Group Therapy for Inattentive Youth

ADHD children better behavior, mood through group cognitive behavioral therapy

(RxWiki News) Children with ADHD might find it easier to follow through with a treatment program that incorporates other children with the same issues.

A new study into the efficacy of a group intervention for inattentive youth discovered overall improvements in behavior, mood, and symptoms for the 92 percent of kids completing the program.

"Inquire about group therapies near you."

Susan Young, PhD, a senior lecturer in psychiatry at King’s College in London, authored the study. Dr. Young explains, “Post-intervention, parent/caretaker ratings indicated significant improvement on scales of attention, emotion, and conduct with medium to large effect.”

Dr. Young’s objective was to “ascertain feasibility and acceptability” of delivering cognitive behavioral therapy in schools to the groups of children who need extra help falling in line. The program is titled the “RAPID” intervention. 

The study, published in the Journal of Attention Disorders, used questionnaires before and after the intervention to rate improvements in behavior, concentration, and overall feelings. Mainstream schools in London participated in the research, and 48 parent-child pairs engaged in the program.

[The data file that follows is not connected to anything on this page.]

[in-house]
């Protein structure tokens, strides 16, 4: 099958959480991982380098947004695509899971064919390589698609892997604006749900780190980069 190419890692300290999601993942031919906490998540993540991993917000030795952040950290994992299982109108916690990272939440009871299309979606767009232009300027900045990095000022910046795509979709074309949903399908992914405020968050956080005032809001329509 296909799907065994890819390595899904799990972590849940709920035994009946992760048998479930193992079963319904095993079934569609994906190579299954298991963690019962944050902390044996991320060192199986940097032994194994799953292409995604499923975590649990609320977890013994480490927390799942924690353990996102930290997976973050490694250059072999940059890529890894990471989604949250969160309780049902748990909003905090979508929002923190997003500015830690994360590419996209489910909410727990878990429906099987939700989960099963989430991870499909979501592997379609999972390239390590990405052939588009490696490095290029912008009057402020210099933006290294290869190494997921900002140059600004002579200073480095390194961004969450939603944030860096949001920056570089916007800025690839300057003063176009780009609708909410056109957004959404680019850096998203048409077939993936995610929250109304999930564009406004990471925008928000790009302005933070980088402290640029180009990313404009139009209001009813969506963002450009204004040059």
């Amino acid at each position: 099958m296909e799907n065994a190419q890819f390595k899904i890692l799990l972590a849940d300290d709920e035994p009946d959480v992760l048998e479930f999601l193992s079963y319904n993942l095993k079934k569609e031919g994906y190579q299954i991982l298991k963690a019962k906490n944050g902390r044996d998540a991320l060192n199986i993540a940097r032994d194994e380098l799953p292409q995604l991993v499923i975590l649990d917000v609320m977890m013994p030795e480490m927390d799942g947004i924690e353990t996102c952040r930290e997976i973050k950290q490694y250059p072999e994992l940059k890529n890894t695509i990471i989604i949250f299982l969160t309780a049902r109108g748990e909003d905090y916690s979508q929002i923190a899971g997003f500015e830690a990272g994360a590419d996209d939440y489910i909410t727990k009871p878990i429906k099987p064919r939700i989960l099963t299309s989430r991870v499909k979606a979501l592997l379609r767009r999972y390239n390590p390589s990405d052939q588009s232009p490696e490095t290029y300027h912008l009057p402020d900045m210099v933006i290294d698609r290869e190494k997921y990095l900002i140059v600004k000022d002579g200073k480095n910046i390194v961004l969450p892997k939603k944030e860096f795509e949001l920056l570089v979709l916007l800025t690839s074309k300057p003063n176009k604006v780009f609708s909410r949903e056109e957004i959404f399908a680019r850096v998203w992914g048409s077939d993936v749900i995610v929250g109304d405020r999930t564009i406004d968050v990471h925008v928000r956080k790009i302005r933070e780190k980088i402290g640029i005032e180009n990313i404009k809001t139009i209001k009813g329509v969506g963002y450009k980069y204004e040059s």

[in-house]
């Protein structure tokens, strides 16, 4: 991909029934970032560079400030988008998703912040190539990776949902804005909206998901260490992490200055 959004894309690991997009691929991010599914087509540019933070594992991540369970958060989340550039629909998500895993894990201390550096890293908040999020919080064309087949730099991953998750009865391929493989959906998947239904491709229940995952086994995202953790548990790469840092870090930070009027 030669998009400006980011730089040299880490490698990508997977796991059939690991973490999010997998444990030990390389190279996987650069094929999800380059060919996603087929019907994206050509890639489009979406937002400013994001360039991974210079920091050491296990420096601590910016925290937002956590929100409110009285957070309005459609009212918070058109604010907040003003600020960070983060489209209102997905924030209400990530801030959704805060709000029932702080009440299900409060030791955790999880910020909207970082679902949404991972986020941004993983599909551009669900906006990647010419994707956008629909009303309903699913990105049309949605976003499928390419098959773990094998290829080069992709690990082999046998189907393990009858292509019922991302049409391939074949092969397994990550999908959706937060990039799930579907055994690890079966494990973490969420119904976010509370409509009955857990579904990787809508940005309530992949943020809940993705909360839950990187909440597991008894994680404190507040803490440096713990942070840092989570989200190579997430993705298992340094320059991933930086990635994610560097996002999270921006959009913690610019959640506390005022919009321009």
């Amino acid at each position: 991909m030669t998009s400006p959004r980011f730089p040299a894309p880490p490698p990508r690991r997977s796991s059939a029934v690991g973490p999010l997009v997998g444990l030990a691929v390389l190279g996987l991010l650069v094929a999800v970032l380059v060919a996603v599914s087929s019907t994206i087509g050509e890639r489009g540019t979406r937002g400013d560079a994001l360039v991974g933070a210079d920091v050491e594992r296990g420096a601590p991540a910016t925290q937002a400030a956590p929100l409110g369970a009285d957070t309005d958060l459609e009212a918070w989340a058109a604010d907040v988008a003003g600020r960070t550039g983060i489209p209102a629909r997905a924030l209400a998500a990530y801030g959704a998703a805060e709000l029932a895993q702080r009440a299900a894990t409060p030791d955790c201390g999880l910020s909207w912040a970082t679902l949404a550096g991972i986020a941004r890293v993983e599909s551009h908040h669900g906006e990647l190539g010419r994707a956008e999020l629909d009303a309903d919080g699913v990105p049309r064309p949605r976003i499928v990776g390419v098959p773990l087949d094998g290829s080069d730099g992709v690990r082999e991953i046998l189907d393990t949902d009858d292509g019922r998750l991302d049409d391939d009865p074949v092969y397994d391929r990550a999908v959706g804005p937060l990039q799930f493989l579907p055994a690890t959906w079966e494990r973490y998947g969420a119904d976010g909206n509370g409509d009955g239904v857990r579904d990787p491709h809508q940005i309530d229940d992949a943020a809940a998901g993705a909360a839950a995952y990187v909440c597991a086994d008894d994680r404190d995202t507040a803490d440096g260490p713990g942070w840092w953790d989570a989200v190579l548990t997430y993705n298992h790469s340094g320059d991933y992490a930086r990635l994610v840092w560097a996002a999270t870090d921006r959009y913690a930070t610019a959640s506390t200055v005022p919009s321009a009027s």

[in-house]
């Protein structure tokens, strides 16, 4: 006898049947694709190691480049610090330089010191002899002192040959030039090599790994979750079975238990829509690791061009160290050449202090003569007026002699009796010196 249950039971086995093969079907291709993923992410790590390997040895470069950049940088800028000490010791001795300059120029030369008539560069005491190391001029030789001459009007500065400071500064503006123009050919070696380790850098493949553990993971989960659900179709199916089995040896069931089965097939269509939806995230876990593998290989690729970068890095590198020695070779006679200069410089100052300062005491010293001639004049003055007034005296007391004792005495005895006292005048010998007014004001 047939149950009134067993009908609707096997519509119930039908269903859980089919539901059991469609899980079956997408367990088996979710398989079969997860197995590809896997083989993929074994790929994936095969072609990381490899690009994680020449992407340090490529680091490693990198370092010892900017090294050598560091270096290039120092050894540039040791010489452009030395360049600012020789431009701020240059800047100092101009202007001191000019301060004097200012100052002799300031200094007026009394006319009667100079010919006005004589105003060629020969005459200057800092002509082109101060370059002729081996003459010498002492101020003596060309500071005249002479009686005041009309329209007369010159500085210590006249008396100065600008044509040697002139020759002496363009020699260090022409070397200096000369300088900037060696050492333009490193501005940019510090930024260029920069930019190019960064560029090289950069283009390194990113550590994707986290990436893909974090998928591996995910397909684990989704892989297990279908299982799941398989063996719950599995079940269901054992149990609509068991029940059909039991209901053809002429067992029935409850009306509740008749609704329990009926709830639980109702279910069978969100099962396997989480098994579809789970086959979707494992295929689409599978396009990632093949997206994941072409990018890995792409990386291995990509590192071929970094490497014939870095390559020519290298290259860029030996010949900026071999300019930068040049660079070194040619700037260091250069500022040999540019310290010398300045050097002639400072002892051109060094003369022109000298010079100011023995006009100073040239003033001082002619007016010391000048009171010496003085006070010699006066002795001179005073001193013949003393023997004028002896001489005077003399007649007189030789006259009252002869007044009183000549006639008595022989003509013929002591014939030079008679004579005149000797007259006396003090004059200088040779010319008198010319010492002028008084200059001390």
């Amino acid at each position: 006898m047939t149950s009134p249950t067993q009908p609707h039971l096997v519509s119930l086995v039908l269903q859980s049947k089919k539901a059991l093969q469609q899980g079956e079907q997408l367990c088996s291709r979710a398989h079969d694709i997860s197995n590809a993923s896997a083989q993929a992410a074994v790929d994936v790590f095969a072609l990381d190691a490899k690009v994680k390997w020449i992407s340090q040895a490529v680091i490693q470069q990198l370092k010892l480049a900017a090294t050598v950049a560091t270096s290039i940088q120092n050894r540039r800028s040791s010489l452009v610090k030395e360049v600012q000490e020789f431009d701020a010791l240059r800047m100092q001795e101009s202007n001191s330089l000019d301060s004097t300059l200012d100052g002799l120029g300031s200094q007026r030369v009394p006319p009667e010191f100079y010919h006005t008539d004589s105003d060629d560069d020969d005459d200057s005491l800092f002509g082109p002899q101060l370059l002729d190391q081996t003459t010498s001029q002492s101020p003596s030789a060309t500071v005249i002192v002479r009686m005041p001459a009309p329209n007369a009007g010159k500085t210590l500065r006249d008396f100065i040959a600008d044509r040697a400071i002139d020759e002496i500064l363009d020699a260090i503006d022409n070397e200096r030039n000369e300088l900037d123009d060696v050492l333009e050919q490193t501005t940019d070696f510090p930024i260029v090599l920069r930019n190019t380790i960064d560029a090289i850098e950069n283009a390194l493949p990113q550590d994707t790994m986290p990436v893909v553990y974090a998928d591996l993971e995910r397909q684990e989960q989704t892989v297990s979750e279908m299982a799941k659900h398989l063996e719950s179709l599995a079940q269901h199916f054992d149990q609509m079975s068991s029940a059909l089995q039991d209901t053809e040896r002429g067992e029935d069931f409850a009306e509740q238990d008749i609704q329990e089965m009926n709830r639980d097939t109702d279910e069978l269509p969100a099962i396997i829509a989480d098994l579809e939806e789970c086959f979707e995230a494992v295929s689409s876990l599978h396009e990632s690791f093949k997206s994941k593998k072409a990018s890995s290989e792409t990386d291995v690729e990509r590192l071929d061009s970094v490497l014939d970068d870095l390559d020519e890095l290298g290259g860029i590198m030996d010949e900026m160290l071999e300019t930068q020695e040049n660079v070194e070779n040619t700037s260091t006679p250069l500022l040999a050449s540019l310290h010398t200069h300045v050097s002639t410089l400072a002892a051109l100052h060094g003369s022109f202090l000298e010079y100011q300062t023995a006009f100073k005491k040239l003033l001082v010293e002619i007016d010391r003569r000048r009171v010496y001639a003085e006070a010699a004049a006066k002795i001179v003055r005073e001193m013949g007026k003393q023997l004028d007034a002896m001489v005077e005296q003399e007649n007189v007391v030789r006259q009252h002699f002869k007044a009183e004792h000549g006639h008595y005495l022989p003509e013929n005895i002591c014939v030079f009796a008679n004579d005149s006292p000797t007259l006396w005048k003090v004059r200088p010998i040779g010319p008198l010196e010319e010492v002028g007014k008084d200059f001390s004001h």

Obtaining the desired results, Young notes, “The results support the reliability of the RATE-C Scales and feasibility and acceptability of the RAPID intervention," which may help parents who are trying to decide an appropriate program for their child.

Group interventions allow parents and children alike to normalize thoughts and feelings that may otherwise seem different or wrong. Within The Family Journal, a study on step-family education found group-formatted therapies to show both educational and relational benefits through interactions with people in similar situations that it fosters. 

“The benefits that were most often identified were learning from others and having personal step-family challenges normalized,” writes authors, and there’s no reason to believe the same benefits wouldn’t exist if the subject of therapy changes (from, for example, step-families to ADD/ADHD families).

Those interested in group therapy should talk to their doctor or psychologist about programs near you.

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Review Date: 
February 29, 2012